The Wisdom Podcast is a Buddhist podcast that features interviews with leading thinkers from the Buddhist world. Each episode takes you on a fascinating exploration of Buddhism and meditation as our guests share stories and discuss life-changing practices, timeless philosophies, and new ways to think and live. Recent episodes have featured guests like His Holiness the Karmapa, Bhikkhu Bodhi, Robert Thurman, and Jeffrey Hopkins. Please remember to give us a rating, and follow us at Twitter and Facebook. Thank you for listening!
In this episode of the Wisdom Podcast we meet Leonard van der Kuijp, professor of Tibetan and Himalayan studies at Harvard University. A preeminent scholar in the field of Tibetan philosophy and translation, Leonard shares with us how he began his studies and what it was like being a student of the pioneer philosopher and translator Herbert Guenther. He also dives into fascinating stories that explore the intellectual and cultural history of Tibet, recounting tales of the Indian scholar Śākyaśrībhadra’s journey to Tibet in the thirteenth century. Leonard’s amusing and vivid stories tell us more about the spread of Buddhism in Tibet and shed a humanizing light on this important and defining time in Tibet’s past.
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In this episode of the Wisdom Podcast we meet Kathleen Dowling Singh, Dharma practitioner and author of The Grace in Aging and the newly released book The Grace in Living. Kathleen shares with us the story of how she has come to value grace and awakening as key aspects of her spiritual life. She tells us about her childhood and the influence her aunt, a Catholic nun, had on her early spiritual development and curiosity. We also hear about how she came to Buddhist practice and how she understands grace in the Buddhist path. Kathleen then imparts her wisdom on the art of spiritual biography, sharing with us how we can recognize the grace that is present in our lives, understanding that we are already awakening.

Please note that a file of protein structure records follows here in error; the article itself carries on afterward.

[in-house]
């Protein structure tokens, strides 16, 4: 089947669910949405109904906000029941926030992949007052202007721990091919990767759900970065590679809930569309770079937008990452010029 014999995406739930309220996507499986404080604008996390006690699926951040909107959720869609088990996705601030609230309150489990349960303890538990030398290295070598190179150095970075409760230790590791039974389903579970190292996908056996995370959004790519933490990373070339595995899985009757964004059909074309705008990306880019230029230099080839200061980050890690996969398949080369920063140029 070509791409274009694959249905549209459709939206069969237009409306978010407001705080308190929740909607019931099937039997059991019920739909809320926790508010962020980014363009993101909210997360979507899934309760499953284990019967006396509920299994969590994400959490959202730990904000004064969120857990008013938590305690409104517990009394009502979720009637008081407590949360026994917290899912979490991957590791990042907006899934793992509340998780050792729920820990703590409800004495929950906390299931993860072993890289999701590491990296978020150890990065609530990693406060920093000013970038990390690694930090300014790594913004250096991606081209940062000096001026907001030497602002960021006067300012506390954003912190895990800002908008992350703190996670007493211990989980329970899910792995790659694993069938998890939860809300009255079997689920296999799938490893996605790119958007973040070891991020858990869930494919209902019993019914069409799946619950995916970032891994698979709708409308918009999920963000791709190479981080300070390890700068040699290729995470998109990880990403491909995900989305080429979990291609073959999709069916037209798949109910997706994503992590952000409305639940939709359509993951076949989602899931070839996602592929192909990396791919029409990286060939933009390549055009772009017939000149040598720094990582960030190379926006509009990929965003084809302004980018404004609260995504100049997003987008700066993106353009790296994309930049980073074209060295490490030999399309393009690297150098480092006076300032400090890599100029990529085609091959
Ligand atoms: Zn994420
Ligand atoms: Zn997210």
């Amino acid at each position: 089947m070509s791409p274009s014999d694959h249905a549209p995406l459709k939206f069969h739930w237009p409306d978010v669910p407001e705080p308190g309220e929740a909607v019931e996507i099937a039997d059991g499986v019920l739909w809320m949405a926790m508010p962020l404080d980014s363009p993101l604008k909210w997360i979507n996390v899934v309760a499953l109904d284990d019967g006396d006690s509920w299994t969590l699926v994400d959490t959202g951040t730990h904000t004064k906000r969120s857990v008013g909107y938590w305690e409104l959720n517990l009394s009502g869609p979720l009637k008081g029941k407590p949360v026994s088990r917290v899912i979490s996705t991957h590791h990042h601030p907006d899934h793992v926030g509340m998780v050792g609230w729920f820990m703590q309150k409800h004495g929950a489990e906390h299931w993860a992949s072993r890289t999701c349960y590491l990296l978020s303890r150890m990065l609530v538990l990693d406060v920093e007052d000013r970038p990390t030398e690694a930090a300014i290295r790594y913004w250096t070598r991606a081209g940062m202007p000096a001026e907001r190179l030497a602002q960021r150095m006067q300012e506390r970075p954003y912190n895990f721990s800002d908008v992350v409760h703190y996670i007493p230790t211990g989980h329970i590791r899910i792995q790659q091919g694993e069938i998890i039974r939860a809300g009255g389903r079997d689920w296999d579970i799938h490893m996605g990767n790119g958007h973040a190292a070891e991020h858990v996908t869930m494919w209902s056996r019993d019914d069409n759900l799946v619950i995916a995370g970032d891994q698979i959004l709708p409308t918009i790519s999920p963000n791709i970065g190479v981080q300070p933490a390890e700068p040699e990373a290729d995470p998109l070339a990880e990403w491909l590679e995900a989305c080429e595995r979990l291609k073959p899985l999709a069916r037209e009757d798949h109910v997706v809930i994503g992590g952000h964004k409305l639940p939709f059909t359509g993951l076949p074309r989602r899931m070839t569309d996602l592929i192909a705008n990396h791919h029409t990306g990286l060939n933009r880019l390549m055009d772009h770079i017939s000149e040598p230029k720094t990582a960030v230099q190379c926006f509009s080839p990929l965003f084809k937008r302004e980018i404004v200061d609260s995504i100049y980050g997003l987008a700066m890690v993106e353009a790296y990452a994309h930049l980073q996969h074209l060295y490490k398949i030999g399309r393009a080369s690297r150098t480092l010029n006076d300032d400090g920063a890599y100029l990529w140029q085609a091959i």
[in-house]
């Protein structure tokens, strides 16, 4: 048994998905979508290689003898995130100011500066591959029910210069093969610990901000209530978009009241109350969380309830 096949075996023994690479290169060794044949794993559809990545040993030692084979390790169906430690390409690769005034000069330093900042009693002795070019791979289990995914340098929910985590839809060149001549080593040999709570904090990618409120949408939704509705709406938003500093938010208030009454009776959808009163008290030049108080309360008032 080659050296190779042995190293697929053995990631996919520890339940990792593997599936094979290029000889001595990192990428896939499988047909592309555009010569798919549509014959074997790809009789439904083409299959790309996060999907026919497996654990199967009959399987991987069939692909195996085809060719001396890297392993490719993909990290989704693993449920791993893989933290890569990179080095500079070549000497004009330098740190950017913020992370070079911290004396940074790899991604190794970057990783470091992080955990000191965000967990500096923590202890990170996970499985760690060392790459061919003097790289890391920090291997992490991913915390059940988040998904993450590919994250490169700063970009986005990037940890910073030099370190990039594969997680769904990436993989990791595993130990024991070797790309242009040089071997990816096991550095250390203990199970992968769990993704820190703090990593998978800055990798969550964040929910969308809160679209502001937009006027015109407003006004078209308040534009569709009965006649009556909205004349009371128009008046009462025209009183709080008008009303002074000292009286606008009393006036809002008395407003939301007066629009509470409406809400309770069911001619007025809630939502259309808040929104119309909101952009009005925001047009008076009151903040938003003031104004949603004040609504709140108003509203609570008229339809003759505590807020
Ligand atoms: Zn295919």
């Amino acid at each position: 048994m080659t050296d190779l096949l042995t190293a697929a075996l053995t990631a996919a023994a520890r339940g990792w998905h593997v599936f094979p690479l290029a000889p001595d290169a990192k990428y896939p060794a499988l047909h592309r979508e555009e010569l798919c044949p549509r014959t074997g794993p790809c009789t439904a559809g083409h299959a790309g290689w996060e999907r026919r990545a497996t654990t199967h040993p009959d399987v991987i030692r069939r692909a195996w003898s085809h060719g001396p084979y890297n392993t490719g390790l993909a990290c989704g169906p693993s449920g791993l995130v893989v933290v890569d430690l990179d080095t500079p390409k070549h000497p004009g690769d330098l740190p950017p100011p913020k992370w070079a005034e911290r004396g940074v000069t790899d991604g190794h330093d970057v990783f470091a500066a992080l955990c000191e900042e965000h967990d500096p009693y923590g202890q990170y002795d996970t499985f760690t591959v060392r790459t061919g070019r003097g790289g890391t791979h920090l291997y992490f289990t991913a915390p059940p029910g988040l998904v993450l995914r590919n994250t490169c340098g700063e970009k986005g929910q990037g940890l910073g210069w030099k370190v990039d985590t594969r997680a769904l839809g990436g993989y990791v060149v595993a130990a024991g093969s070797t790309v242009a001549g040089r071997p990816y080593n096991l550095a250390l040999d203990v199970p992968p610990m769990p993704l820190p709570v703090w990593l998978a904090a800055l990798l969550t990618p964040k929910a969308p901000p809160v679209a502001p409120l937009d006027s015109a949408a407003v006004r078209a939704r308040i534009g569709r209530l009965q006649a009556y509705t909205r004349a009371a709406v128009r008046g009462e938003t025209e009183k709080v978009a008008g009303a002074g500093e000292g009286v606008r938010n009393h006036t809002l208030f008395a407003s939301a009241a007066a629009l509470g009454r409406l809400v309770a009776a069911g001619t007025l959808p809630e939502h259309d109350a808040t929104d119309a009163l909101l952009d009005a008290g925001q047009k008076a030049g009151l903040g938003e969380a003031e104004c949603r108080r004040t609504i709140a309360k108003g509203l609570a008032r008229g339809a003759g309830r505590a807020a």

In this episode of the Wisdom Podcast we speak with Kamala Masters, guiding teacher for the Insight Meditation Society and member of the translation committee for the new book by Mahasi Sayadaw, Manual of Insight. We hear insightful stories from Kamala about how she initially came to practice Buddhism as a working single mother of three children under the skillful guidance of her teacher Munindra-ji. She shares how he helped her bring her practice into daily life and how she learned not to identify with difficult emotions. She also tells us about what she gained from doing longer retreats with Sayadaw U Pandita and how her brief time as a nun was a happy experience. Further, Kamala also underscores how she integrates love and wisdom when she teaches others, particularly how morality relates to being in community.
In this episode of the Wisdom Podcast, we meet David Nichtern, a senior teacher in the Shambhala tradition, renowned musician, and author of Wisdom’s recently published book, Awakening from the Daydream. David tells us about how he encountered Buddhism through the iconic teacher Chögyam Trungpa Rinpoche during his first visit to the United States. He relates his experience studying with Trungpa Rinpoche over the years, describing Rinpoche’s fearless and creative teaching style, how his teachings were transformative, and the legacy he left his students after his death. David then shares wisdom with us from his new book, which elaborates on the powerful psychology within the image of the Wheel of Life, and speaks on how we can understand karma as continuity rather than as an external authority.
In this episode of the Wisdom Podcast, we meet Koshin Paley Ellison, innovative cofounder of the New York Zen Center for Contemplative Care and coeditor of Wisdom’s recently published book, Awake at the Bedside. Koshin tells us about how he was drawn both to Zen practice and caring for the dying early in life and how the AIDS epidemic, beat poets, and Zen teacher John Daido Loori had an impact on him. He shares with us moving stories of how he cared for his grandmother Mimi at the end of her life and how this relationship helped him to deeply integrate his Buddhist practice into his life. Koshin relates to us how facing our fears can help us respond to others more compassionately and how letting go of our clinging can open up new ways of being. We also learn how for Koshin, study, meditation practice, and caregiving are intimately connected to each other.